Thursday, September 29, 2016

Journal Entry 3

I was most intrigued by the concept of blogging in the classroom.  Blogging is something I've done for a while.  I used to blog about my travels and adventures.  Then I blogged a lot about my adoption process.  I still occasionally use my blog to express opinions and give updates on our life.  Blogging is really easy and blogger is pretty self explanatory.  I hadn't, however, considered blogging with my students.  

Since starting the class I've been intrigued with the idea of using media and technology to increase my students' interest in literacy activities.  My students can definitely be described as reluctant readers and writers.  Writing is especially a struggle for them.  And why wouldn't it be?  They write a piece, hand it in to me, I read it, grade it and put it in a folder.  Why would they pour their hearts and souls or even minimal effort into that?  What's the purpose?  Where's the motivation?  

As I read about A'idah (Vasudevan, DeJaynes, Schmier, 2010, pp. 29-30) I had visions of my kids blogging about things they are actually interested in.  If the goal is to learn to write a topic sentence and supporting details, why can't they write about a movie they saw or their favorite rapper instead of a "boring" topic from a book?  Maybe if their writing was out there for their parents, teachers, administrators, and the public to see, they would be more motivated and more interested in producing quality work.  

Students can learn a lot of techniques from blogging.  Many of my students are proficient texters.  They rely heavily on their phones to correct spelling and capitalization.  While they can text, they struggle to type on a keyboard.  With today's technology, almost all jobs require at least basic keyboard and computer skills.  If they gain enough skills, they can also learn HTML, photo embedding and editing, video embedding, music uploading, linking and all kinds of other skills (Vasudevan, et al., 2010, pp. 29-30).  If they don't advance that far, they can still learn to express opinions and write well.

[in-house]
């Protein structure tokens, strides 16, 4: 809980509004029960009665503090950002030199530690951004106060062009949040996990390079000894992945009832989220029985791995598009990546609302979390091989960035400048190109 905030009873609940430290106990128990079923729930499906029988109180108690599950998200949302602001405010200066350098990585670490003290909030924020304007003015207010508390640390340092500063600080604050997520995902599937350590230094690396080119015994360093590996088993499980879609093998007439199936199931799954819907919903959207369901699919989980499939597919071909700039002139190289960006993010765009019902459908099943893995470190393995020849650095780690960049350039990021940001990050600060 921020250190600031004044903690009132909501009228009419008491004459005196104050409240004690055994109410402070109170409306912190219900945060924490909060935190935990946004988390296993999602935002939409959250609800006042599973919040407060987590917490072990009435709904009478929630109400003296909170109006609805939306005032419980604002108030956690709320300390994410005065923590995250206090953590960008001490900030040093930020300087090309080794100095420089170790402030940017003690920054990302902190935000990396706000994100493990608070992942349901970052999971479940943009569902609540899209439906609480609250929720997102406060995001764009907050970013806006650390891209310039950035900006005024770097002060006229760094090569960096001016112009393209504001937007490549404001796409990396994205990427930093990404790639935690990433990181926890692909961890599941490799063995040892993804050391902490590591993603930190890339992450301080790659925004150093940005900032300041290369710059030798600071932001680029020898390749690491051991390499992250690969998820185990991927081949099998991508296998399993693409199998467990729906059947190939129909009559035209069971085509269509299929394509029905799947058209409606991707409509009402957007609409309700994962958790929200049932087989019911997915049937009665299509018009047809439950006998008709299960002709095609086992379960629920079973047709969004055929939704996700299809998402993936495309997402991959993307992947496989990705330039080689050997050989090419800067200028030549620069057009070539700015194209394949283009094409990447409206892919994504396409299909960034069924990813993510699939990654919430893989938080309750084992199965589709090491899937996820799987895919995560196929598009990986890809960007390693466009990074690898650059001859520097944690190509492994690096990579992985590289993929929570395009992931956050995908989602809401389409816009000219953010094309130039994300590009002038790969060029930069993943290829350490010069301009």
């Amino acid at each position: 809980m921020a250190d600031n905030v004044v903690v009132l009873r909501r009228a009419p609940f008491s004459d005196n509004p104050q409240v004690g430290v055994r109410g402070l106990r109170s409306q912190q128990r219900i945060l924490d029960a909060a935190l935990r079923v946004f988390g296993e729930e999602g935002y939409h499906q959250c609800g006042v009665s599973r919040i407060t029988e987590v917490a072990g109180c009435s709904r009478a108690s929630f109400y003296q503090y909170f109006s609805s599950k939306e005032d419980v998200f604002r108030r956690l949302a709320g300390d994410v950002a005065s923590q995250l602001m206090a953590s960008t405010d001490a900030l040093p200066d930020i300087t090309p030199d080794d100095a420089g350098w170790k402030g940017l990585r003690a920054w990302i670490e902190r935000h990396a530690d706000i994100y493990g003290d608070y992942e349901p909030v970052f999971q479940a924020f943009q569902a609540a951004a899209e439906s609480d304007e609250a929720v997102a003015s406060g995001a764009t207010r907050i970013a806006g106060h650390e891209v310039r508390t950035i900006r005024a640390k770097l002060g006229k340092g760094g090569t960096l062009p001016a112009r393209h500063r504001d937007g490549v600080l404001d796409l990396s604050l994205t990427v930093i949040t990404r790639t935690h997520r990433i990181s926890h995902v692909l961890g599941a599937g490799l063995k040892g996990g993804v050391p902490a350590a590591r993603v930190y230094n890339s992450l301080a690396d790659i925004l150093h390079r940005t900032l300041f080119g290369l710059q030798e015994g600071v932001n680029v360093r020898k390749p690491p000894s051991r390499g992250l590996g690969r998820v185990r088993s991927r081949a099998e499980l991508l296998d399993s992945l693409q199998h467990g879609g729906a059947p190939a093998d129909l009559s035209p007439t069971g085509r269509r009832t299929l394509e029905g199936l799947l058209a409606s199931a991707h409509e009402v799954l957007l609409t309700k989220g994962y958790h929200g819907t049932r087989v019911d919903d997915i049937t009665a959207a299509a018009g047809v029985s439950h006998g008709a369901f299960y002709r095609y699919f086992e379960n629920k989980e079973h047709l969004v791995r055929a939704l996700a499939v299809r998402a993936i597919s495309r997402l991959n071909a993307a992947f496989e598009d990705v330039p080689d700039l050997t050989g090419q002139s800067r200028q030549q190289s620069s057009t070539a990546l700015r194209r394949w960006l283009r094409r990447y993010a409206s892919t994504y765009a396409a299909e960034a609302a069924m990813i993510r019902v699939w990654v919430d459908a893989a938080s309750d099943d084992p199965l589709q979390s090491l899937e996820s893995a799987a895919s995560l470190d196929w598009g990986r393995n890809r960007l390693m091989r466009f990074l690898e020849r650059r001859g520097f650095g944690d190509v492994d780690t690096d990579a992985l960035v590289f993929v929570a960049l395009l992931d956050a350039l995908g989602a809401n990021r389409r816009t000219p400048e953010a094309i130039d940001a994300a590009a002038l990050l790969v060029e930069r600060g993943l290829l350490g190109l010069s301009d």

I was so impressed with the idea that I've started a classroom blog.  We have a long way to go until the students gain the skills they need to blog really well but they are excited to take their turns writing on the blog and to have their pieces heard and appreciated. 

Lankshear, C., & Knobel, M. (2013). A new literacies reader. New York: Peter Lang.


  1. I've been known to bad-mouth technology over the past few years, maybe even be a bit of a technology curmudgeon. I am a proponent of being fully present and interacting with my loved ones face-to-face. However, technology is not going away, it will only continue to advance into many aspects of our lives, and can definitely be a useful tool in helping students to learn, express themselves and to help teachers build more sound relationships with their students. It's far more meaningful to have students actually publish their ideas to the internet via blog, and be able to see their teachers and peers respond to their ideas, than as you said, hand in a paper that gets tucked away.

  2. I agree with you when you mentioned that if parents, teachers, administrators and public saw the blogs, students would be more motivated in their writing. Blogs help the students put meaning behind their work knowing people will be able to view and in some circumstances comment or question their work. If the student was just to write their work on a sheet of paper and hand in their work when they were done to the teacher, like you said it would be graded, reviewed and put in a folder never to be looked at again. Technology is a great tool for teachers to use and it will keep expanding which will only keep enhancing the students learning abilities.